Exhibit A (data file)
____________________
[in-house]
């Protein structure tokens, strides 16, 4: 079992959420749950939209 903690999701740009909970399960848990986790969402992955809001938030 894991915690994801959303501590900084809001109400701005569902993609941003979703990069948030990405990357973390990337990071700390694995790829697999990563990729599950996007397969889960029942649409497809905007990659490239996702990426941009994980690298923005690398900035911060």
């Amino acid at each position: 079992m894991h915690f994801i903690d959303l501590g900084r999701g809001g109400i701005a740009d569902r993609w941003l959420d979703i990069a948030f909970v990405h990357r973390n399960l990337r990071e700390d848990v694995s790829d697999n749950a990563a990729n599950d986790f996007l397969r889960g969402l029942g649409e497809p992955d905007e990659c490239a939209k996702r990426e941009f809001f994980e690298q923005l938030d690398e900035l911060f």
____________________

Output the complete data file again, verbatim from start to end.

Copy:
[in-house]
């Protein structure tokens, strides 16, 4: 079992959420749950939209 903690999701740009909970399960848990986790969402992955809001938030 894991915690994801959303501590900084809001109400701005569902993609941003979703990069948030990405990357973390990337990071700390694995790829697999990563990729599950996007397969889960029942649409497809905007990659490239996702990426941009994980690298923005690398900035911060």
């Amino acid at each position: 079992m894991h915690f994801i903690d959303l501590g900084r999701g809001g109400i701005a740009d569902r993609w941003l959420d979703i990069a948030f909970v990405h990357r973390n399960l990337r990071e700390d848990v694995s790829d697999n749950a990563a990729n599950d986790f996007l397969r889960g969402l029942g649409e497809p992955d905007e990659c490239a939209k996702r990426e941009f809001f994980e690298q923005l938030d690398e900035l911060f």